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windcuts.jpg
Windcuts [flickr.com] consists of various experiments that turn quantitative sensor data into visually compelling physical instantiations. Wind movement measurement data, such as wind direction, velocity and temperature, was used as the foundation to generate a 3D form, which was then physically drilled out of a piece of wood.

The direction of the physical line corresponds with the direction of the wind. The width and speed of movement reflects the wind speed. The temperature is mapped unto the height. The materials 'surface plateau' height represents zero degrees Celsius. So when the shape dips below the surface, it means the wind's below zero degrees.

In terms of innovative wooden data representations, we already have:
. Tidal Data Table
. Weeping Willow Mood Sculptures
. Stock Market Data Sculpture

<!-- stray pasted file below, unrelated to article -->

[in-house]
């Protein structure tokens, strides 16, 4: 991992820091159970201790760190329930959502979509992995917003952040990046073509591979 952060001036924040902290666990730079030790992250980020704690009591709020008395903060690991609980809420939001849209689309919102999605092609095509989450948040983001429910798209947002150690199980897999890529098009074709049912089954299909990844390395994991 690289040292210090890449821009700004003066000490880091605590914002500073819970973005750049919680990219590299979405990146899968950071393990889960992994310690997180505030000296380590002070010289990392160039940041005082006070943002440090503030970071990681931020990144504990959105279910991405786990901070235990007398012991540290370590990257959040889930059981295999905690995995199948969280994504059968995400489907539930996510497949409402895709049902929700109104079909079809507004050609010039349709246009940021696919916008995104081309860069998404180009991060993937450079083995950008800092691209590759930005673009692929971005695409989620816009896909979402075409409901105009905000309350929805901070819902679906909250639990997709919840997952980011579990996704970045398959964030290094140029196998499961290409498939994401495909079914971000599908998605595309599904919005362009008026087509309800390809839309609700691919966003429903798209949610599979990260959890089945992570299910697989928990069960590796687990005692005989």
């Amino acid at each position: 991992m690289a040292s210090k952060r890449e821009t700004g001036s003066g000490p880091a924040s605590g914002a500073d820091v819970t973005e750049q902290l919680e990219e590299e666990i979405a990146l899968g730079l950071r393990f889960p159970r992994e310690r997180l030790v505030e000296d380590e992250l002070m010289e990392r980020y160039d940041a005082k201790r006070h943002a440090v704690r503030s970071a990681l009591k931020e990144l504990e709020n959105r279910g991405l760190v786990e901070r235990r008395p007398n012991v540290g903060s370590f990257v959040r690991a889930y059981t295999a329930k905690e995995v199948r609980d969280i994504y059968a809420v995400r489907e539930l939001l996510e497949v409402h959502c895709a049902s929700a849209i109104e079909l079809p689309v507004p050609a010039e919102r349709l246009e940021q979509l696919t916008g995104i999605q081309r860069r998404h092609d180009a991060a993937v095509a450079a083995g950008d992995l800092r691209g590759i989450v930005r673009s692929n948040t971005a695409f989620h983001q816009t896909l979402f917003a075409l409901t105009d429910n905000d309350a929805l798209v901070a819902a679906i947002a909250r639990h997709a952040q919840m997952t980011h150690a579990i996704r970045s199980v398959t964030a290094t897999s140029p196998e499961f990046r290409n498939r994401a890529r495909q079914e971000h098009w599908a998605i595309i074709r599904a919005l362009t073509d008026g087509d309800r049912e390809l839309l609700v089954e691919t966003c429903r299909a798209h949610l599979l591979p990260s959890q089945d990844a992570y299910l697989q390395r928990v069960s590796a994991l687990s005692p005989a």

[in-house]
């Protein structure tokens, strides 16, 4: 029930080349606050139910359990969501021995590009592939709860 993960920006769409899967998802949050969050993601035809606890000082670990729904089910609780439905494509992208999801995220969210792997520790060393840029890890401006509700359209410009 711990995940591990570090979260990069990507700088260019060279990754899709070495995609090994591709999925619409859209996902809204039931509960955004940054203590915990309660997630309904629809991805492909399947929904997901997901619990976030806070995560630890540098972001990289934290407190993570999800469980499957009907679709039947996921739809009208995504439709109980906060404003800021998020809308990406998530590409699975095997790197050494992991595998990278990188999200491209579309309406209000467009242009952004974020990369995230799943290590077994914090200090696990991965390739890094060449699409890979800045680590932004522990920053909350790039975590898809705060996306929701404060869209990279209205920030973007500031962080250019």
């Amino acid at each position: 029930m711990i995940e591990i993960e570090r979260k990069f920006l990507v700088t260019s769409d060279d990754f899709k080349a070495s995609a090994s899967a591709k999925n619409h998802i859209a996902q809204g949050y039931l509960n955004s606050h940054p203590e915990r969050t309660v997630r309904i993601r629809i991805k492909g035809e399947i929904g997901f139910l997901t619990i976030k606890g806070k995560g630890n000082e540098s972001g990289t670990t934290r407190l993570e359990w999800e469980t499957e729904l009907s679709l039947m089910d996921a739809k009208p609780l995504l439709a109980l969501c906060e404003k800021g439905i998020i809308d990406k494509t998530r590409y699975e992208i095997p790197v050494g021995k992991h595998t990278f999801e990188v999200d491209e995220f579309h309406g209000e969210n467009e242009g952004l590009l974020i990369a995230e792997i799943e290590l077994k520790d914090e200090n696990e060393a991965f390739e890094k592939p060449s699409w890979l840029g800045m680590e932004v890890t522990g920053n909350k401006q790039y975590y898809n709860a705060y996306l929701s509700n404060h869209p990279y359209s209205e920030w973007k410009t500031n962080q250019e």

. 3D MRI Scan Model
. Bus Route Structure
. Global Cities

Via @mtchl.

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windcuts2.jpg

windcuts3.jpg

3 COMMENTS

Can you explain more clearly what the heights mean for the first image? I don't quite follow you. Does it represent direction and temperature?

Wed 21 Apr 2010 at 3:21 AM

Thanks for the question.
The height indicates the temperature. Notably, I'm missing an absolute scale to help people figure out the exact temperature (mea culpa, yes, yes. I thought I'd concentrate on form). However, as a kind of surface on which the shape moves on, or descends into, represents 0°C .

The temperature actually only descends below 0°C on the first model I made. There it's early spring (Finland) and the temperature fluctuates above and below 0°C, creating a shape going in and out of the surface.

Hope that helps,

miska

Wed 21 Apr 2010 at 3:36 AM

The windcut forms are based on some wind visualisation work I (author of the abovementioned forms) did a little earlier.
Some of the videos showing the 2d version of the 'windtracing', as well as the 3d version used to make the 3d forms, can be seen here:
http://vimeo.com/9545249
http://vimeo.com/9544834

In the 2d version, line colour is used to indicate temperature.

Thu 22 Apr 2010 at 8:38 PM
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